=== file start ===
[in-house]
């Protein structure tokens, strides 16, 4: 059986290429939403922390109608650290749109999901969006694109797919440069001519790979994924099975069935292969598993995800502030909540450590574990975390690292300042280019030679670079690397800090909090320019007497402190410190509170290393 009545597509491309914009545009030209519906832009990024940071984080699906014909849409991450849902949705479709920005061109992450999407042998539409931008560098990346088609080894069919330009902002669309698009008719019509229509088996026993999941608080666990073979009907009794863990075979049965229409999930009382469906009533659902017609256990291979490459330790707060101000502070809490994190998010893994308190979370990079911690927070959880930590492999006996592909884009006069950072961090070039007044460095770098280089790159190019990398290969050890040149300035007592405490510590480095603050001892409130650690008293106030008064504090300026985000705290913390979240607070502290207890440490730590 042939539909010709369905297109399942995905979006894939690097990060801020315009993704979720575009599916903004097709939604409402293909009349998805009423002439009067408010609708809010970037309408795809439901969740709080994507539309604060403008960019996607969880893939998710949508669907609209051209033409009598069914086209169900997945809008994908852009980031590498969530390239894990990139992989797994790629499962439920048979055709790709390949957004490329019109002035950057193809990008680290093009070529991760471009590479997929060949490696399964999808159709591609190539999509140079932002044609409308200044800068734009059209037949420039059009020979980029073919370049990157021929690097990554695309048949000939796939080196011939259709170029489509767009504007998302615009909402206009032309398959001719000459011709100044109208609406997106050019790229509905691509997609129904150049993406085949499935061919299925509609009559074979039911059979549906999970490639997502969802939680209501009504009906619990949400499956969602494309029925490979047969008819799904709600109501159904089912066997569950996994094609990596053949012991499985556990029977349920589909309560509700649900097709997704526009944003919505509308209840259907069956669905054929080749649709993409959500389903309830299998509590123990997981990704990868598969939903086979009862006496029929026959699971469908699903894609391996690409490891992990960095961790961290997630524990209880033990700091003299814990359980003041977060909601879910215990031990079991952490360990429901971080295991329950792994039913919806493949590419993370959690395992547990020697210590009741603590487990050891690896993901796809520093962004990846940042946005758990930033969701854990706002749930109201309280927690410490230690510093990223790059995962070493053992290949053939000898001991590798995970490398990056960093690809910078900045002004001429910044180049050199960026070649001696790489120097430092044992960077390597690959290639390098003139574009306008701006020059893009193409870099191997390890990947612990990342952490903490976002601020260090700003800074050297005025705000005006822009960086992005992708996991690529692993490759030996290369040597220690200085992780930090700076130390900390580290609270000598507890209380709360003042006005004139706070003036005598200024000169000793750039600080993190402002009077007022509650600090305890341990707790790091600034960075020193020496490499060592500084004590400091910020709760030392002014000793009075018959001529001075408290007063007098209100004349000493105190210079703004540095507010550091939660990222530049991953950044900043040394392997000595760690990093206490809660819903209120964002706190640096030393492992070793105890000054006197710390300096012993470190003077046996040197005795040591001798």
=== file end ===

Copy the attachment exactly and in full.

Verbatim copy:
[in-house]
């Protein structure tokens, strides 16, 4: 059986290429939403922390109608650290749109999901969006694109797919440069001519790979994924099975069935292969598993995800502030909540450590574990975390690292300042280019030679670079690397800090909090320019007497402190410190509170290393 009545597509491309914009545009030209519906832009990024940071984080699906014909849409991450849902949705479709920005061109992450999407042998539409931008560098990346088609080894069919330009902002669309698009008719019509229509088996026993999941608080666990073979009907009794863990075979049965229409999930009382469906009533659902017609256990291979490459330790707060101000502070809490994190998010893994308190979370990079911690927070959880930590492999006996592909884009006069950072961090070039007044460095770098280089790159190019990398290969050890040149300035007592405490510590480095603050001892409130650690008293106030008064504090300026985000705290913390979240607070502290207890440490730590 042939539909010709369905297109399942995905979006894939690097990060801020315009993704979720575009599916903004097709939604409402293909009349998805009423002439009067408010609708809010970037309408795809439901969740709080994507539309604060403008960019996607969880893939998710949508669907609209051209033409009598069914086209169900997945809008994908852009980031590498969530390239894990990139992989797994790629499962439920048979055709790709390949957004490329019109002035950057193809990008680290093009070529991760471009590479997929060949490696399964999808159709591609190539999509140079932002044609409308200044800068734009059209037949420039059009020979980029073919370049990157021929690097990554695309048949000939796939080196011939259709170029489509767009504007998302615009909402206009032309398959001719000459011709100044109208609406997106050019790229509905691509997609129904150049993406085949499935061919299925509609009559074979039911059979549906999970490639997502969802939680209501009504009906619990949400499956969602494309029925490979047969008819799904709600109501159904089912066997569950996994094609990596053949012991499985556990029977349920589909309560509700649900097709997704526009944003919505509308209840259907069956669905054929080749649709993409959500389903309830299998509590123990997981990704990868598969939903086979009862006496029929026959699971469908699903894609391996690409490891992990960095961790961290997630524990209880033990700091003299814990359980003041977060909601879910215990031990079991952490360990429901971080295991329950792994039913919806493949590419993370959690395992547990020697210590009741603590487990050891690896993901796809520093962004990846940042946005758990930033969701854990706002749930109201309280927690410490230690510093990223790059995962070493053992290949053939000898001991590798995970490398990056960093690809910078900045002004001429910044180049050199960026070649001696790489120097430092044992960077390597690959290639390098003139574009306008701006020059893009193409870099191997390890990947612990990342952490903490976002601020260090700003800074050297005025705000005006822009960086992005992708996991690529692993490759030996290369040597220690200085992780930090700076130390900390580290609270000598507890209380709360003042006005004139706070003036005598200024000169000793750039600080993190402002009077007022509650600090305890341990707790790091600034960075020193020496490499060592500084004590400091910020709760030392002014000793009075018959001529001075408290007063007098209100004349000493105190210079703004540095507010550091939660990222530049991953950044900043040394392997000595760690990093206490809660819903209120964002706190640096030393492992070793105890000054006197710390300096012993470190003077046996040197005795040591001798």